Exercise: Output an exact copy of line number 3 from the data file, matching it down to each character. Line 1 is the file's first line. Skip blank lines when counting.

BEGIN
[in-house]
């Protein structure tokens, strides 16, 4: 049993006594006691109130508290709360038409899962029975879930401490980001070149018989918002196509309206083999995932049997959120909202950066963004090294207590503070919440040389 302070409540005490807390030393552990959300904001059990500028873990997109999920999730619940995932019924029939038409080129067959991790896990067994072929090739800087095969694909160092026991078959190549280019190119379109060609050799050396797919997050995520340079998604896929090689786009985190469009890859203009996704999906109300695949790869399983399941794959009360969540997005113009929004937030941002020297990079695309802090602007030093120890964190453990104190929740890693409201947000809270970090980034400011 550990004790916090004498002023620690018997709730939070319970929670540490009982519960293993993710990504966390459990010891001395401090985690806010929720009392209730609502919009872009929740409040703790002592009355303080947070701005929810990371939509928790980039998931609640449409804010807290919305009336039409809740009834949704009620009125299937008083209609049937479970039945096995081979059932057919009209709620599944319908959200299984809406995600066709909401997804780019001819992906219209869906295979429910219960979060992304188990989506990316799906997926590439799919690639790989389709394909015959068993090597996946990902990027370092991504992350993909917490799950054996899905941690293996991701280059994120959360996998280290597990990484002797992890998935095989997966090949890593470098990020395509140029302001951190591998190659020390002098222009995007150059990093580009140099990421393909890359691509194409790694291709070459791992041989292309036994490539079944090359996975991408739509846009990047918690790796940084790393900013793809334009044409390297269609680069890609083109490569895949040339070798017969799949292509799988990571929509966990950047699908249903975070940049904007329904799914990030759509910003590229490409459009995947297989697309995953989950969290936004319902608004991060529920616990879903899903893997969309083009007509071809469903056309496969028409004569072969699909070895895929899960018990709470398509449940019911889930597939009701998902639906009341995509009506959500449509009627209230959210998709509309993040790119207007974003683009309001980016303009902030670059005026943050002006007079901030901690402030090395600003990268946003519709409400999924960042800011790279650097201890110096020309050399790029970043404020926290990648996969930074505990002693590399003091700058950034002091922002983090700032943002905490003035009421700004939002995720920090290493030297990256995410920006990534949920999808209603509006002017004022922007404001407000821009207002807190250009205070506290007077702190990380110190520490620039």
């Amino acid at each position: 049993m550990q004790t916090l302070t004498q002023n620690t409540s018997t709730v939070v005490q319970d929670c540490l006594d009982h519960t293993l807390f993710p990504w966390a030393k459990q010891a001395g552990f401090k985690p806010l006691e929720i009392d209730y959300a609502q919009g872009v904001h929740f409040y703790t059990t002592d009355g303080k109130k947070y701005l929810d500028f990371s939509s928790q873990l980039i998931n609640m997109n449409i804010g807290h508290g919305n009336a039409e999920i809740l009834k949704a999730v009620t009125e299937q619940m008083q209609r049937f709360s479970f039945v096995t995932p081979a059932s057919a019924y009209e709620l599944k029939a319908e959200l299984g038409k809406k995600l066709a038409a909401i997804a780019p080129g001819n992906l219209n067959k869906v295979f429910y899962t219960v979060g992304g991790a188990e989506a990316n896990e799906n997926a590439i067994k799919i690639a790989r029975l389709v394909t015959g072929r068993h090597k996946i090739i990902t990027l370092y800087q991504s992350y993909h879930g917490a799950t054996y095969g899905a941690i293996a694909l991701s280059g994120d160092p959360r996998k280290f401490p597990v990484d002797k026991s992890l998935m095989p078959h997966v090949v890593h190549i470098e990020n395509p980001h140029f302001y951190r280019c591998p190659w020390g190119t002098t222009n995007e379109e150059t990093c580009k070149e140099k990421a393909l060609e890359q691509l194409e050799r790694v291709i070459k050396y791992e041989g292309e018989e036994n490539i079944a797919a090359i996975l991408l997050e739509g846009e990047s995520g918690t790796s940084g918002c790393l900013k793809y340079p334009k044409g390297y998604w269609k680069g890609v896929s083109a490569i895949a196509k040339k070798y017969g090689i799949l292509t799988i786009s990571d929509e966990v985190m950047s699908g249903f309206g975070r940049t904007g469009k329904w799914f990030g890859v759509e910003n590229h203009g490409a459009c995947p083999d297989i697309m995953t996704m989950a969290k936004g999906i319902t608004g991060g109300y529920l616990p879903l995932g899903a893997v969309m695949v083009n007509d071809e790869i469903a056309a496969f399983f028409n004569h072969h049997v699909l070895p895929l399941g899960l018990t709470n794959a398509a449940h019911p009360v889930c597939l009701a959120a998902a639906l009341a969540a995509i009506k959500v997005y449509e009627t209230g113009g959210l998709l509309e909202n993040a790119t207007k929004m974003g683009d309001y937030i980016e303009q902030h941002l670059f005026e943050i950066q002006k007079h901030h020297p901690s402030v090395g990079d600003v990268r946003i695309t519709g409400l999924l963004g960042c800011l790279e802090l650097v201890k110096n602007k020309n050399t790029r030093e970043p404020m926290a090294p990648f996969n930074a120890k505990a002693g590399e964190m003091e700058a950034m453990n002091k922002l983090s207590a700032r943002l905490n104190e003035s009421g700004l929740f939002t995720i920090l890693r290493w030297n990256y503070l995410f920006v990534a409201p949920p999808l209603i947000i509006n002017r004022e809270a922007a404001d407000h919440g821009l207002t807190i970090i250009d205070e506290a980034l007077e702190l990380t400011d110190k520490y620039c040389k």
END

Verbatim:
């Amino acid at each position: 049993m550990q004790t916090l302070t004498q002023n620690t409540s018997t709730v939070v005490q319970d929670c540490l006594d009982h519960t293993l807390f993710p990504w966390a030393k459990q010891a001395g552990f401090k985690p806010l006691e929720i009392d209730y959300a609502q919009g872009v904001h929740f409040y703790t059990t002592d009355g303080k109130k947070y701005l929810d500028f990371s939509s928790q873990l980039i998931n609640m997109n449409i804010g807290h508290g919305n009336a039409e999920i809740l009834k949704a999730v009620t009125e299937q619940m008083q209609r049937f709360s479970f039945v096995t995932p081979a059932s057919a019924y009209e709620l599944k029939a319908e959200l299984g038409k809406k995600l066709a038409a909401i997804a780019p080129g001819n992906l219209n067959k869906v295979f429910y899962t219960v979060g992304g991790a188990e989506a990316n896990e799906n997926a590439i067994k799919i690639a790989r029975l389709v394909t015959g072929r068993h090597k996946i090739i990902t990027l370092y800087q991504s992350y993909h879930g917490a799950t054996y095969g899905a941690i293996a694909l991701s280059g994120d160092p959360r996998k280290f401490p597990v990484d002797k026991s992890l998935m095989p078959h997966v090949v890593h190549i470098e990020n395509p980001h140029f302001y951190r280019c591998p190659w020390g190119t002098t222009n995007e379109e150059t990093c580009k070149e140099k990421a393909l060609e890359q691509l194409e050799r790694v291709i070459k050396y791992e041989g292309e018989e036994n490539i079944a797919a090359i996975l991408l997050e739509g846009e990047s995520g918690t790796s940084g918002c790393l900013k793809y340079p334009k044409g390297y998604w269609k680069g890609v896929s083109a490569i895949a196509k040339k070798y017969g090689i799949l292509t799988i786009s990571d929509e966990v985190m950047s699908g249903f309206g975070r940049t904007g469009k329904w799914f990030g890859v759509e910003n590229h203009g490409a459009c995947p083999d297989i697309m995953t996704m989950a969290k936004g999906i319902t608004g991060g109300y529920l616990p879903l995932g899903a893997v969309m695949v083009n007509d071809e790869i469903a056309a496969f399983f028409n004569h072969h049997v699909l070895p895929l399941g899960l018990t709470n794959a398509a449940h019911p009360v889930c597939l009701a959120a998902a639906l009341a969540a995509i009506k959500v997005y449509e009627t209230g113009g959210l998709l509309e909202n993040a790119t207007k929004m974003g683009d309001y937030i980016e303009q902030h941002l670059f005026e943050i950066q002006k007079h901030h020297p901690s402030v090395g990079d600003v990268r946003i695309t519709g409400l999924l963004g960042c800011l790279e802090l650097v201890k110096n602007k020309n050399t790029r030093e970043p404020m926290a090294p990648f996969n930074a120890k505990a002693g590399e964190m003091e700058a950034m453990n002091k922002l983090s207590a700032r943002l905490n104190e003035s009421g700004l929740f939002t995720i920090l890693r290493w030297n990256y503070l995410f920006v990534a409201p949920p999808l209603i947000i509006n002017r004022e809270a922007a404001d407000h919440g821009l207002t807190i970090i250009d205070e506290a980034l007077e702190l990380t400011d110190k520490y620039c040389k």